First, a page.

Co-op price increase to support members

Norco CEO Michael Hampson. Photo by Elise Derwin

Norco Co-operative will increase the milk price for May and June 2022, which it says will see a $1.6 million injection go towards supporting its farmer base following repeated flooding in northern NSW and southern Queensland.

Norco’s 281 active members will receive an additional 5¢/litre paid as a Co-operative Premium to take the average price to 84¢/litre.

Norco chief executive Michael Hampson said it had been an especially difficult time for their farmer members who had faced unprecedented challenges as a result of the recent natural disasters.

“We are constantly looking at ways to increase the milk price for our members and industry at large and given the devastating impact of recent weather events on the Norco supply base, there has never been a more important time to deliver this support to farmers,” he said.

“Following the floods, many of our farmer members have repair costs in the tens of millions. This follows periods of rising operating costs and decreased production due to the significant and prolonged weather conditions which has placed added cash flow pressures on our members.

“As a business, we know first-hand the challenges faced following natural disasters, so remain wholly committed to doing everything we can to support our farmers during this period and beyond.”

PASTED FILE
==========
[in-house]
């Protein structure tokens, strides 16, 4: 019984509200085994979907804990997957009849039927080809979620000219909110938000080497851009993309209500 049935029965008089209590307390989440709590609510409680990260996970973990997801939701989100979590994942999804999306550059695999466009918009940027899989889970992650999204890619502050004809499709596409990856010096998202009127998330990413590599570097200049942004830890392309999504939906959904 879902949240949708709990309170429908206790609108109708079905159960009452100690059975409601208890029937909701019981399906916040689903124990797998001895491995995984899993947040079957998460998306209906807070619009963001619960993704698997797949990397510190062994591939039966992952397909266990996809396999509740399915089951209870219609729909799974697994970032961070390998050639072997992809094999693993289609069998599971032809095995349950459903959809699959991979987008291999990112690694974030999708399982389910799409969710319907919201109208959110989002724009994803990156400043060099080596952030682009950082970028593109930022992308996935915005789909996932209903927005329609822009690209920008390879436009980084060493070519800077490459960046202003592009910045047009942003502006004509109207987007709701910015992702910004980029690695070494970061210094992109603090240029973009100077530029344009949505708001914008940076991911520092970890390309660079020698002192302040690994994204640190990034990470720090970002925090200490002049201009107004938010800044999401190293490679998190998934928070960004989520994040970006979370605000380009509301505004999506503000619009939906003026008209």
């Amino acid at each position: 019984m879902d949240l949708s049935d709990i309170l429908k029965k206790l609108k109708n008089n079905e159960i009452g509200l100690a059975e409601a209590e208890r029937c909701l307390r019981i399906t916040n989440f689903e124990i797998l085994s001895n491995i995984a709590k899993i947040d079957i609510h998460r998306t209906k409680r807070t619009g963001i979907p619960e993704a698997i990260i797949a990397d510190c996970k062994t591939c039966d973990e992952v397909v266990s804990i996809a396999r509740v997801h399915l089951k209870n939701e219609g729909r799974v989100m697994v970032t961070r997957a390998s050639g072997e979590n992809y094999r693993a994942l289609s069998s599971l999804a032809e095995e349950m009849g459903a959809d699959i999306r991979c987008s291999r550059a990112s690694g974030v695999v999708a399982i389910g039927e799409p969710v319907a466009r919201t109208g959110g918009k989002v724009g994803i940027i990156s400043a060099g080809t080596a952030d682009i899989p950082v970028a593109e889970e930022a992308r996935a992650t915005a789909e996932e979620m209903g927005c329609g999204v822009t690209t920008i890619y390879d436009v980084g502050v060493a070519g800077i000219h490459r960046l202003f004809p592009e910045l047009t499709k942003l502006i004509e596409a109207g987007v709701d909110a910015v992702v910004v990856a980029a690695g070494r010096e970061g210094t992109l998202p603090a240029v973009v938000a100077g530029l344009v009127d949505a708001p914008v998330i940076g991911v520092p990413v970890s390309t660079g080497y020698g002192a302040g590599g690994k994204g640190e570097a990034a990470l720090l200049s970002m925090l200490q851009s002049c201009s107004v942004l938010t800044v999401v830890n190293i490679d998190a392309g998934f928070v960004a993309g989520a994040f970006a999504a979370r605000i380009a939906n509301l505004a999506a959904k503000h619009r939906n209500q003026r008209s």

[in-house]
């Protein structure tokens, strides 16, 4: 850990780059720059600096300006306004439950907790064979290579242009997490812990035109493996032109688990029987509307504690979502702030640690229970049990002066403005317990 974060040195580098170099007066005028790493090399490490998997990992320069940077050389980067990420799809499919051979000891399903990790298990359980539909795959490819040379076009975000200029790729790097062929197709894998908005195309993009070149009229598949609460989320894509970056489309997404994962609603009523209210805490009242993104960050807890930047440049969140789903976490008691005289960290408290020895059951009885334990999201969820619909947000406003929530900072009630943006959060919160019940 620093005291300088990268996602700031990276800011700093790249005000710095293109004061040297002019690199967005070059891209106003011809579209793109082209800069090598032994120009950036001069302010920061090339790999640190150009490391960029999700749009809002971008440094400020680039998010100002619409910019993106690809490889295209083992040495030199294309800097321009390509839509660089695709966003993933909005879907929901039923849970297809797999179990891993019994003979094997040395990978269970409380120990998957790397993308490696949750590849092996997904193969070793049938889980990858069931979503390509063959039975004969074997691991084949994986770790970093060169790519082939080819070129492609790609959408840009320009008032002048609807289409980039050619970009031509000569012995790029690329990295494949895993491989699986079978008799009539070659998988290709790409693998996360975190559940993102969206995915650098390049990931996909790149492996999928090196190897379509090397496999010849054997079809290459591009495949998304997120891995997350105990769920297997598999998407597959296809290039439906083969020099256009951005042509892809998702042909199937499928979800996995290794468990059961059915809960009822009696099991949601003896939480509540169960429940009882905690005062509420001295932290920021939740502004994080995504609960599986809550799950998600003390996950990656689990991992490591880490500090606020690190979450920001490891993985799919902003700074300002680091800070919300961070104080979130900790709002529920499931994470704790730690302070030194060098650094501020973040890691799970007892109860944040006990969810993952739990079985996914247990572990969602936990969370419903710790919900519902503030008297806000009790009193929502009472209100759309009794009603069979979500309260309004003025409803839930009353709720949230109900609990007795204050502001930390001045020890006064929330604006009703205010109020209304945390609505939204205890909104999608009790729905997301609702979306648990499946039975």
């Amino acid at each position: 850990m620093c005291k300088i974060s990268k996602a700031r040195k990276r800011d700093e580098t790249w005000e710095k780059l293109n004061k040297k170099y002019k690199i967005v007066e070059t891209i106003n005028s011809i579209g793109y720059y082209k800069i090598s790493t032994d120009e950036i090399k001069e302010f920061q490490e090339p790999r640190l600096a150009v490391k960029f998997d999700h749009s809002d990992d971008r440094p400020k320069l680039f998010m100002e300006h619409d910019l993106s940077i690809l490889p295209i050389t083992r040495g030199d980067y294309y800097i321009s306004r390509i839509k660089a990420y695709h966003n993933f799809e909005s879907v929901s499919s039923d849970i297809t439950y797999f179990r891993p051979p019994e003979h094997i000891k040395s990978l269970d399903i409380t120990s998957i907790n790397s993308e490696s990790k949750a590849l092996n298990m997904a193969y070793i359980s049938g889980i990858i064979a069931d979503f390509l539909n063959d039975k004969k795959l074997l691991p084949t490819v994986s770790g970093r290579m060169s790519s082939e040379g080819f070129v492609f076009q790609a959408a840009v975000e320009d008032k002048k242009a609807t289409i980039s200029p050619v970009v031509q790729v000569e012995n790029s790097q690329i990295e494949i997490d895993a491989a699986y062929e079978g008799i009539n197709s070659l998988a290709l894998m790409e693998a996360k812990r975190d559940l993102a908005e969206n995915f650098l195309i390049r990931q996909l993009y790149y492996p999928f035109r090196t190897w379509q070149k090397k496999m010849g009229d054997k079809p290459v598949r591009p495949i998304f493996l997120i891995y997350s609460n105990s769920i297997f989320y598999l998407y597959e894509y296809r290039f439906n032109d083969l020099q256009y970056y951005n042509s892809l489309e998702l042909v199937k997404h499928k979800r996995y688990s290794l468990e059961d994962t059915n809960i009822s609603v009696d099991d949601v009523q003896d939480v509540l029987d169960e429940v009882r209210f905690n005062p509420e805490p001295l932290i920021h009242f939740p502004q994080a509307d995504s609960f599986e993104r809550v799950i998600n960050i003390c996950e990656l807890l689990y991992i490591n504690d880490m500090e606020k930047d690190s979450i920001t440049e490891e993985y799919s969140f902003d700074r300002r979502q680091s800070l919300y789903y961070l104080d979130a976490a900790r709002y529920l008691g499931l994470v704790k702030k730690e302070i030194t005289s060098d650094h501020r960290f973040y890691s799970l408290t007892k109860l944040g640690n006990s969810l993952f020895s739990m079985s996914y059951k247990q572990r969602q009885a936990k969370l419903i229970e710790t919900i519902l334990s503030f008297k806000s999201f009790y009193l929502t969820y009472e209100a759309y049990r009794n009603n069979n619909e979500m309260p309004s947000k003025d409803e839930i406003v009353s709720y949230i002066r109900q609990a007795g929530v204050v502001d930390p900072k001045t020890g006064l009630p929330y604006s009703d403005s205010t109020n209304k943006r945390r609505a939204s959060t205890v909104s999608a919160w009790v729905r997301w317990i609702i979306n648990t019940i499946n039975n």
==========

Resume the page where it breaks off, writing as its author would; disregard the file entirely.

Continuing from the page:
Mr Hampson said that during the past three seasons, Norco had demonstrated its commitment to increasing farm gate prices over and above the June / July opening price, with closing prices consistently above initial opening offers.

Mr Hampson said future price increases would be critical in helping to ensure the viability of dairy farming for its members, which was why they remained committed to passing on future price improvements where possible.

The co-operative is exploring further milk price increases for the 2022/23 financial year which will be announced on or before June 1 2022.

Mr Hampson said while the co-op’s primary focus was to provide support to their farmer members, it remained equally committed to helping safeguard the future of the Australian diary industry.

“We need to invest in building a sustainable future for our dairy farmers and to do that, our farmers need to make a profit. If they can’t, it reflects an undervaluation of their product which then points to the supply chain needing to change this value equation.

“Norco certainly understands this and is working hard to deliver improved value, not only for our members but the wider industry.”

He said consumer support would also play an important role in helping farmers recover.

“Consumers may see a slight price increase when buying Norco, but they can be assured that every single cent goes back to helping our farmers rebuild.”